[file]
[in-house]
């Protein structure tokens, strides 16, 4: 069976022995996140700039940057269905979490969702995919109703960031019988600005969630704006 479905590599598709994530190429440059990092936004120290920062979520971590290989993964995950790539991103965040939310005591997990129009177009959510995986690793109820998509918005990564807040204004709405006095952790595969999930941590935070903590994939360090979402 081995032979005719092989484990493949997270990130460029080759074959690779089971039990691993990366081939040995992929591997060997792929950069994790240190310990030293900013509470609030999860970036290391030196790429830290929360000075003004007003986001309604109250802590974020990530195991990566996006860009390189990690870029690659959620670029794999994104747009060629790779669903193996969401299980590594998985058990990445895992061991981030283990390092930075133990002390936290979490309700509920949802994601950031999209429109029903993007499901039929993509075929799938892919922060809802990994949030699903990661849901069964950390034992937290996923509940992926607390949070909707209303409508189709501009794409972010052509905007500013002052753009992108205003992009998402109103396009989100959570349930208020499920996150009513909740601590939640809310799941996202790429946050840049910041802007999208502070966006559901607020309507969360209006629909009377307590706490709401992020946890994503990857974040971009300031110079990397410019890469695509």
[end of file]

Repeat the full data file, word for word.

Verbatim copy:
[in-house]
């Protein structure tokens, strides 16, 4: 069976022995996140700039940057269905979490969702995919109703960031019988600005969630704006 479905590599598709994530190429440059990092936004120290920062979520971590290989993964995950790539991103965040939310005591997990129009177009959510995986690793109820998509918005990564807040204004709405006095952790595969999930941590935070903590994939360090979402 081995032979005719092989484990493949997270990130460029080759074959690779089971039990691993990366081939040995992929591997060997792929950069994790240190310990030293900013509470609030999860970036290391030196790429830290929360000075003004007003986001309604109250802590974020990530195991990566996006860009390189990690870029690659959620670029794999994104747009060629790779669903193996969401299980590594998985058990990445895992061991981030283990390092930075133990002390936290979490309700509920949802994601950031999209429109029903993007499901039929993509075929799938892919922060809802990994949030699903990661849901069964950390034992937290996923509940992926607390949070909707209303409508189709501009794409972010052509905007500013002052753009992108205003992009998402109103396009989100959570349930208020499920996150009513909740601590939640809310799941996202790429946050840049910041802007999208502070966006559901607020309507969360209006629909009377307590706490709401992020946890994503990857974040971009300031110079990397410019890469695509």